This is a landmark of the African-American community in Fitzgerald. I believe it was a neighborhood grocery store before it became Mr. Hair.
Tag Archives: Coca-Cola
Abbeville’s historic downtown is in great danger of being lost if something is not done in the near future. I’ve heard that such an effort is underway. Perhaps some of the monies raised from the admission and vendor fees for the Wild Hog Festival can be used toward this end.
Most people who drive through Abbeville have seen the iconic Coca-Cola sign (below) but unless you get out of your car and walk around, you won’t notice this great tile entryway. Paxson’s Drug Store was one of the busiest places in mid-20th-century Abbeville. Mike Henderson notes that Dr. Estes had his office upstairs.
These ruins caught my eye. It appears they’re all that remain of Erick, a lost community situated along the Seaboard Rail line in western Wheeler County. (I’ve tagged the structure as lost, as there is really no way to save it).
Sandra Spires Johnson first identified this as Ben Irwin’s store, but Sandra Sells says it was a different store which also served as the post office. I’m surprised that there was more than one store here.
The Gum Branch (sometimes written as one word, Gumbranch) community dates to at least 1833, when records show that members of Beard’s Creek Primitive Baptist Church organized Gum Branch Primitive Baptist Church in western Liberty County.
Kyle Corrigan writes: According to my grandma, the store was opened by Charles and Vera Todd, my great-grandparents, sometime in the 1940s. My grandma has memories of working in the store as a teenager in the 1960s, and they actually lived in the house behind the store. In the 50s the store also had gas pumps outside the building, which are currently in my grandma’s possession. The store closed in the late 1980s after Charles passed away and Shuman’s Gas Station (now called E-Z Quick Stop) opened across the street.
My great-grandparents originally lived in Willie, Georgia, but left during World War 2 because of the creation of Fort Stewart on that land. To this day many Todds still live in Gum Branch. In fact, my grandpa actually served as the first mayor after the city was incorporated in 1979. According to my grandpa, they incorporated in order to stop nearby Hinesville from expanding their area, as they feared there would be an increase in tax rates. Also, almost everyone who lives here calls it Gum Branch, but legally it is Gumbranch, apparently the result of a clerical error.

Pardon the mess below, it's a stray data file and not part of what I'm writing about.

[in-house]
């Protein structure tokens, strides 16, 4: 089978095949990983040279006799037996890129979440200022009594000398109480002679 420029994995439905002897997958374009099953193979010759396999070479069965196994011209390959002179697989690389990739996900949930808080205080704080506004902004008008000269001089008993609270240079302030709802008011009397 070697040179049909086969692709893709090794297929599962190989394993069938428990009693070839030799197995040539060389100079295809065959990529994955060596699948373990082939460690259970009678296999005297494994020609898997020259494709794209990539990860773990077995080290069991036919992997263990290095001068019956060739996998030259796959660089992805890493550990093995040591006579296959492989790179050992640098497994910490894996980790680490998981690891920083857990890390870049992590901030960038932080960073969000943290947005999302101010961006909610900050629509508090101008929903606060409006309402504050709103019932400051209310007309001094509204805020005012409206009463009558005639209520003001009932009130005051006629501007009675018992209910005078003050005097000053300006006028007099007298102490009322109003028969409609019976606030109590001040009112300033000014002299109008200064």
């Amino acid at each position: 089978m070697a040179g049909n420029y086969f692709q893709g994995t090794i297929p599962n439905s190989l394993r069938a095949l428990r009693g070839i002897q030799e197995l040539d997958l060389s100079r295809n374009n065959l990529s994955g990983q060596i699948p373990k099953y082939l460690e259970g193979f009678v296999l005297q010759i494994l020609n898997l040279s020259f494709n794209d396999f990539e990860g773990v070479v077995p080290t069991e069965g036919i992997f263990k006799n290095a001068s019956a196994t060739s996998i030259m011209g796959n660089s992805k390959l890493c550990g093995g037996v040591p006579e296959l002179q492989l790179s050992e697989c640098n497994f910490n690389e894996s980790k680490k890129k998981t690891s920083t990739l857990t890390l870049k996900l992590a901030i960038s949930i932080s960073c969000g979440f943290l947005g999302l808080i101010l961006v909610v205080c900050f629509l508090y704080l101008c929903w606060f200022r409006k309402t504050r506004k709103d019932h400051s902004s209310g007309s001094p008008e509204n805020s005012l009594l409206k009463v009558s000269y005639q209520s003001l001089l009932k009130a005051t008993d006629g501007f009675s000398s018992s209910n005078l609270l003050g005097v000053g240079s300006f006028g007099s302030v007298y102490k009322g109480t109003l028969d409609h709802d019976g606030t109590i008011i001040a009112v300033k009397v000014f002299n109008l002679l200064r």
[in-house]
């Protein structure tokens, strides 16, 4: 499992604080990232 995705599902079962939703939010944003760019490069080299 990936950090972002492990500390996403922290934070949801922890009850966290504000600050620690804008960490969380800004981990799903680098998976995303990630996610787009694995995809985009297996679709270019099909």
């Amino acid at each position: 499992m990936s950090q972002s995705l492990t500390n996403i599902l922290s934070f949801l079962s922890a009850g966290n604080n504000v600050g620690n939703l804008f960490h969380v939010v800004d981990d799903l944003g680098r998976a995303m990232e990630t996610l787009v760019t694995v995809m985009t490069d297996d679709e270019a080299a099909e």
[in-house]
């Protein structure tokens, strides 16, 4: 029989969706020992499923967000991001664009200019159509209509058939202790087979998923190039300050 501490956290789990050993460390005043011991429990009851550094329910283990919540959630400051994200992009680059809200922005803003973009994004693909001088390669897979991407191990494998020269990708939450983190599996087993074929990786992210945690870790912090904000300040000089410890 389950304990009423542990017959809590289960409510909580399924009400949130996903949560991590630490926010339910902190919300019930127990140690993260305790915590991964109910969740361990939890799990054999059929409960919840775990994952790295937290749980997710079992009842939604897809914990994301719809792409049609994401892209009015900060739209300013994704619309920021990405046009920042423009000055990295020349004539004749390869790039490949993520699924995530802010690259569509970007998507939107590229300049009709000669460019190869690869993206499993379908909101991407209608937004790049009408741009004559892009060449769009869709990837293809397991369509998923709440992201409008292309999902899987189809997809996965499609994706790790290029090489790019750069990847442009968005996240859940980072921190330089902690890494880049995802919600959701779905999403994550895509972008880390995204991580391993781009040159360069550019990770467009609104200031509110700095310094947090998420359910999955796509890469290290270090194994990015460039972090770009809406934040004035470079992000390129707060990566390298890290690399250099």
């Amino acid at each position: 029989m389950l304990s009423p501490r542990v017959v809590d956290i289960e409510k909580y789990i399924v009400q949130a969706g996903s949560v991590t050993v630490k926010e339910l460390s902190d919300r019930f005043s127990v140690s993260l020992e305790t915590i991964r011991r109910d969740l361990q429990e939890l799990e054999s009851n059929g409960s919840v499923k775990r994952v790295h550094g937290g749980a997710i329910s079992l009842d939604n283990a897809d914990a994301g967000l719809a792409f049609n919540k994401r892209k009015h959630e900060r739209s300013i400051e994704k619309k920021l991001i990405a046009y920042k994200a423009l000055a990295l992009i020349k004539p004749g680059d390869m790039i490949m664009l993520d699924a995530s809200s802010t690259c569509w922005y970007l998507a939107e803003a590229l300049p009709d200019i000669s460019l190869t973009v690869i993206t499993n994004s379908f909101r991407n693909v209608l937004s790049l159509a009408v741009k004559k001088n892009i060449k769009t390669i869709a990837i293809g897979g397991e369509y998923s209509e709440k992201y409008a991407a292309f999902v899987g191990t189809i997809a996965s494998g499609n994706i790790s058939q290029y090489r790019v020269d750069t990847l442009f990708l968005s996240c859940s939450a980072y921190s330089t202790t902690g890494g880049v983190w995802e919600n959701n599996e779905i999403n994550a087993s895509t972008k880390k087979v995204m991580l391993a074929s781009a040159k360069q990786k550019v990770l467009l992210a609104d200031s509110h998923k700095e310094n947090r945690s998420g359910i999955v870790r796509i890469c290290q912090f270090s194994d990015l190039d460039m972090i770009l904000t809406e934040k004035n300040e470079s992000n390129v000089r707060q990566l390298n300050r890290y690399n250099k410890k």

This house served as the residence of Dr. John S. Pemberton from 1860-1869. He moved into this house from the white cottage pictured in the previous post. Originally located four miles north of Columbus, it was relocated here in 1977 to afford it the protection of the Columbus Historic District.
Columbus Historic District, National Register of Historic Places
Dr. John Stith Pemberton is known worldwide as the inventor of Coca-Cola. Born on 8 July 1831 in Knoxville, Georgia, and raised in Rome, Soon after he received his pharmacy license he married Eliza Crawford Lewis and the couple moved to Columbus. They lived in this house from 1855-1860. I’m unsure if the Greek Revival details are original or a later addition. Wounded in the Battle of Columbus in 1865, Dr. Pemberton in an attempt to alleviate pain became addicted to morphine. In his search for a cure to his addiction came the genesis of Coca-Cola, which Coca-Cola historian Phil Mooney asserts was invented in Columbus, not Atlanta as most assume. The Coca-Cola Company’s website, however, doesn’t concur. Either way, Dr. Pemberton sold the formula soon after he invented it. He died on 16 August 1888 in Atlanta and was returned to Columbus for burial.
National Register of Historic Places